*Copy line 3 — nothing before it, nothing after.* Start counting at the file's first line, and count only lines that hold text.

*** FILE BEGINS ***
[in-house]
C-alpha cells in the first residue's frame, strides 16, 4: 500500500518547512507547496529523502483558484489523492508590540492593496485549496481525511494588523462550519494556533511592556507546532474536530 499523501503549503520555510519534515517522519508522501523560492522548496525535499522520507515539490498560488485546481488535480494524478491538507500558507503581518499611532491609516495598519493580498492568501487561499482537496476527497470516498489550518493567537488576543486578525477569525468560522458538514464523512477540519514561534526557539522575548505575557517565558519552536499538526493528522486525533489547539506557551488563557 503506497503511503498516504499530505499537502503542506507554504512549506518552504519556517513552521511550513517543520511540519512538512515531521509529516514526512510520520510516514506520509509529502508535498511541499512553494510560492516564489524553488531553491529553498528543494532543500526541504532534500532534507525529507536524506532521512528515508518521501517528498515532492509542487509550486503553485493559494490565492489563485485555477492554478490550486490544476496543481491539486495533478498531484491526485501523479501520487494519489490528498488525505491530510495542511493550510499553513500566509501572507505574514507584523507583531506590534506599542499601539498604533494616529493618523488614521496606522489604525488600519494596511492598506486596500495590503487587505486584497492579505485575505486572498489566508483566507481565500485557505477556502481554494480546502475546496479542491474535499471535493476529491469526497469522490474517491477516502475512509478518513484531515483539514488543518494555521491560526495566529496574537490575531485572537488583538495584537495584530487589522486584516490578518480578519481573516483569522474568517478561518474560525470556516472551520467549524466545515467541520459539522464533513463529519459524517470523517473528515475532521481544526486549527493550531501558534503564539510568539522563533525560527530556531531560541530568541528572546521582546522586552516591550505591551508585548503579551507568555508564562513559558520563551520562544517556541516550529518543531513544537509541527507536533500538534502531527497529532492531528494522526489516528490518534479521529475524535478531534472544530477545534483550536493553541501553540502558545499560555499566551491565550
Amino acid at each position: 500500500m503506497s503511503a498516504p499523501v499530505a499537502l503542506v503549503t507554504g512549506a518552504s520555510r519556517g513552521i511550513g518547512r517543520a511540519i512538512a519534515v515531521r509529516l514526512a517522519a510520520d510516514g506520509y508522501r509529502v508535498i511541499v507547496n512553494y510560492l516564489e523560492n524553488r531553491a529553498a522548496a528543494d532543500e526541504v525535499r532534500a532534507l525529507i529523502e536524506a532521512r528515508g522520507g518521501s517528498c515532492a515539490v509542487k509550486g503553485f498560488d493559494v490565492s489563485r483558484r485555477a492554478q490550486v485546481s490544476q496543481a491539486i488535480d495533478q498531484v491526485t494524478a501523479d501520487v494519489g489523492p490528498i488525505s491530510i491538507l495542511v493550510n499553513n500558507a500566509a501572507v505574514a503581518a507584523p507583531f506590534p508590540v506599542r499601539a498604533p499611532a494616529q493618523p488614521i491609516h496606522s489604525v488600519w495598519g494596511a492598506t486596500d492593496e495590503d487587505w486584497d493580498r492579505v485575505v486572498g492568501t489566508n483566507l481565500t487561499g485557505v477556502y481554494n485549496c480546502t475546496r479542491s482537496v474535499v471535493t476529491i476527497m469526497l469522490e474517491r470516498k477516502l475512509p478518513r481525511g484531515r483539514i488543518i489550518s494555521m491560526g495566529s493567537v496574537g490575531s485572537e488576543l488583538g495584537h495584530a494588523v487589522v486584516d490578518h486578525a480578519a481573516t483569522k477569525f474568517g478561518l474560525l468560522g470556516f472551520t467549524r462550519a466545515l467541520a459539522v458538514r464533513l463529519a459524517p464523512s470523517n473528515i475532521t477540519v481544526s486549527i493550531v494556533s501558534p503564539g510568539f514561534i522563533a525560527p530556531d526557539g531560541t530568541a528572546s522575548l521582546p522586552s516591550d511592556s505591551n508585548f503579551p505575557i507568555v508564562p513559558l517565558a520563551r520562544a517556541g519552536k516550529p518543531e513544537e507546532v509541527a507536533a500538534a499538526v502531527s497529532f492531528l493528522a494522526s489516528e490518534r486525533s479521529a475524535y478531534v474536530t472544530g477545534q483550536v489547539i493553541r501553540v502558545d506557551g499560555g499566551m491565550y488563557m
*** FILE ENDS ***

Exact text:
Amino acid at each position: 500500500m503506497s503511503a498516504p499523501v499530505a499537502l503542506v503549503t507554504g512549506a518552504s520555510r519556517g513552521i511550513g518547512r517543520a511540519i512538512a519534515v515531521r509529516l514526512a517522519a510520520d510516514g506520509y508522501r509529502v508535498i511541499v507547496n512553494y510560492l516564489e523560492n524553488r531553491a529553498a522548496a528543494d532543500e526541504v525535499r532534500a532534507l525529507i529523502e536524506a532521512r528515508g522520507g518521501s517528498c515532492a515539490v509542487k509550486g503553485f498560488d493559494v490565492s489563485r483558484r485555477a492554478q490550486v485546481s490544476q496543481a491539486i488535480d495533478q498531484v491526485t494524478a501523479d501520487v494519489g489523492p490528498i488525505s491530510i491538507l495542511v493550510n499553513n500558507a500566509a501572507v505574514a503581518a507584523p507583531f506590534p508590540v506599542r499601539a498604533p499611532a494616529q493618523p488614521i491609516h496606522s489604525v488600519w495598519g494596511a492598506t486596500d492593496e495590503d487587505w486584497d493580498r492579505v485575505v486572498g492568501t489566508n483566507l481565500t487561499g485557505v477556502y481554494n485549496c480546502t475546496r479542491s482537496v474535499v471535493t476529491i476527497m469526497l469522490e474517491r470516498k477516502l475512509p478518513r481525511g484531515r483539514i488543518i489550518s494555521m491560526g495566529s493567537v496574537g490575531s485572537e488576543l488583538g495584537h495584530a494588523v487589522v486584516d490578518h486578525a480578519a481573516t483569522k477569525f474568517g478561518l474560525l468560522g470556516f472551520t467549524r462550519a466545515l467541520a459539522v458538514r464533513l463529519a459524517p464523512s470523517n473528515i475532521t477540519v481544526s486549527i493550531v494556533s501558534p503564539g510568539f514561534i522563533a525560527p530556531d526557539g531560541t530568541a528572546s522575548l521582546p522586552s516591550d511592556s505591551n508585548f503579551p505575557i507568555v508564562p513559558l517565558a520563551r520562544a517556541g519552536k516550529p518543531e513544537e507546532v509541527a507536533a500538534a499538526v502531527s497529532f492531528l493528522a494522526s489516528e490518534r486525533s479521529a475524535y478531534v474536530t472544530g477545534q483550536v489547539i493553541r501553540v502558545d506557551g499560555g499566551m491565550y488563557m